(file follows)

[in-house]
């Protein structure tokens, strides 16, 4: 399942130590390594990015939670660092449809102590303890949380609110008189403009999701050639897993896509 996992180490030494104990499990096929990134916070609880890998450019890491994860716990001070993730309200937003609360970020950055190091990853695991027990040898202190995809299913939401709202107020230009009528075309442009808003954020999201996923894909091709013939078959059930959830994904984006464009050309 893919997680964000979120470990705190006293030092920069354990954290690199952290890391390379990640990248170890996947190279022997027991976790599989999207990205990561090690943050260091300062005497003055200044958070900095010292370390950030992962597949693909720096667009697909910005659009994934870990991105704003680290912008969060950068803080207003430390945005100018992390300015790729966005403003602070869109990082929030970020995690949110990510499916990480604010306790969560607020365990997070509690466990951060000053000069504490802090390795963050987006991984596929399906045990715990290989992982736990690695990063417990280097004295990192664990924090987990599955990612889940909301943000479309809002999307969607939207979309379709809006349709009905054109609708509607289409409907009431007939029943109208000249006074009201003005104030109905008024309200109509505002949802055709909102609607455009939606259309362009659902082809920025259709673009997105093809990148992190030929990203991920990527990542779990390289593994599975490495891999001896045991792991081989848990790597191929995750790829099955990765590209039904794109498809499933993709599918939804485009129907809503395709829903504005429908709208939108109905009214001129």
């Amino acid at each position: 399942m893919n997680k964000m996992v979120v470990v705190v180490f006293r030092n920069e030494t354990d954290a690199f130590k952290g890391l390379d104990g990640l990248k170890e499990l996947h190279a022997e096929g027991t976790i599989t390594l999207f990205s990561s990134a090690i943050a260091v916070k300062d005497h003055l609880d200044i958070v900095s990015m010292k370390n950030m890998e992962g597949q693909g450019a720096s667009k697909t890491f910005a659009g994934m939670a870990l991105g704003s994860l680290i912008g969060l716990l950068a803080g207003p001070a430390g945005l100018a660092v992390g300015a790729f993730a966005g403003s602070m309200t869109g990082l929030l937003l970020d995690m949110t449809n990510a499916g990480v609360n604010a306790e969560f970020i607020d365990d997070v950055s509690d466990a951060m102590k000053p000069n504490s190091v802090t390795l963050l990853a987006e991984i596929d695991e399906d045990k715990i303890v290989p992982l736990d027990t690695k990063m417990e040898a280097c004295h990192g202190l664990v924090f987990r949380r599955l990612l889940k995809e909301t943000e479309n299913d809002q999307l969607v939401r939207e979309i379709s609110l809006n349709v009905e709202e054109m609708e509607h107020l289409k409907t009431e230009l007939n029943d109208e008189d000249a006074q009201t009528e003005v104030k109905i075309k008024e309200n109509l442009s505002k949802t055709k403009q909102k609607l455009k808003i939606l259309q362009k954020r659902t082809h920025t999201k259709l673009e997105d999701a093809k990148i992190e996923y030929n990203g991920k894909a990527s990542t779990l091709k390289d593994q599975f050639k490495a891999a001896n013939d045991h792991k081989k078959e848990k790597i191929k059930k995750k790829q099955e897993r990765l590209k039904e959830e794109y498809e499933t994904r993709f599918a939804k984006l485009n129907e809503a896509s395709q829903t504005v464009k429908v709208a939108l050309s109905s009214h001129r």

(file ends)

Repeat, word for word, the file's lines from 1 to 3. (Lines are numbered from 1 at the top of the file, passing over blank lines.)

[in-house]
């Protein structure tokens, strides 16, 4: 399942130590390594990015939670660092449809102590303890949380609110008189403009999701050639897993896509 996992180490030494104990499990096929990134916070609880890998450019890491994860716990001070993730309200937003609360970020950055190091990853695991027990040898202190995809299913939401709202107020230009009528075309442009808003954020999201996923894909091709013939078959059930959830994904984006464009050309 893919997680964000979120470990705190006293030092920069354990954290690199952290890391390379990640990248170890996947190279022997027991976790599989999207990205990561090690943050260091300062005497003055200044958070900095010292370390950030992962597949693909720096667009697909910005659009994934870990991105704003680290912008969060950068803080207003430390945005100018992390300015790729966005403003602070869109990082929030970020995690949110990510499916990480604010306790969560607020365990997070509690466990951060000053000069504490802090390795963050987006991984596929399906045990715990290989992982736990690695990063417990280097004295990192664990924090987990599955990612889940909301943000479309809002999307969607939207979309379709809006349709009905054109609708509607289409409907009431007939029943109208000249006074009201003005104030109905008024309200109509505002949802055709909102609607455009939606259309362009659902082809920025259709673009997105093809990148992190030929990203991920990527990542779990390289593994599975490495891999001896045991792991081989848990790597191929995750790829099955990765590209039904794109498809499933993709599918939804485009129907809503395709829903504005429908709208939108109905009214001129």
């Amino acid at each position: 399942m893919n997680k964000m996992v979120v470990v705190v180490f006293r030092n920069e030494t354990d954290a690199f130590k952290g890391l390379d104990g990640l990248k170890e499990l996947h190279a022997e096929g027991t976790i599989t390594l999207f990205s990561s990134a090690i943050a260091v916070k300062d005497h003055l609880d200044i958070v900095s990015m010292k370390n950030m890998e992962g597949q693909g450019a720096s667009k697909t890491f910005a659009g994934m939670a870990l991105g704003s994860l680290i912008g969060l716990l950068a803080g207003p001070a430390g945005l100018a660092v992390g300015a790729f993730a966005g403003s602070m309200t869109g990082l929030l937003l970020d995690m949110t449809n990510a499916g990480v609360n604010a306790e969560f970020i607020d365990d997070v950055s509690d466990a951060m102590k000053p000069n504490s190091v802090t390795l963050l990853a987006e991984i596929d695991e399906d045990k715990i303890v290989p992982l736990d027990t690695k990063m417990e040898a280097c004295h990192g202190l664990v924090f987990r949380r599955l990612l889940k995809e909301t943000e479309n299913d809002q999307l969607v939401r939207e979309i379709s609110l809006n349709v009905e709202e054109m609708e509607h107020l289409k409907t009431e230009l007939n029943d109208e008189d000249a006074q009201t009528e003005v104030k109905i075309k008024e309200n109509l442009s505002k949802t055709k403009q909102k609607l455009k808003i939606l259309q362009k954020r659902t082809h920025t999201k259709l673009e997105d999701a093809k990148i992190e996923y030929n990203g991920k894909a990527s990542t779990l091709k390289d593994q599975f050639k490495a891999a001896n013939d045991h792991k081989k078959e848990k790597i191929k059930k995750k790829q099955e897993r990765l590209k039904e959830e794109y498809e499933t994904r993709f599918a939804k984006l485009n129907e809503a896509s395709q829903t504005v464009k429908v709208a939108l050309s109905s009214h001129r």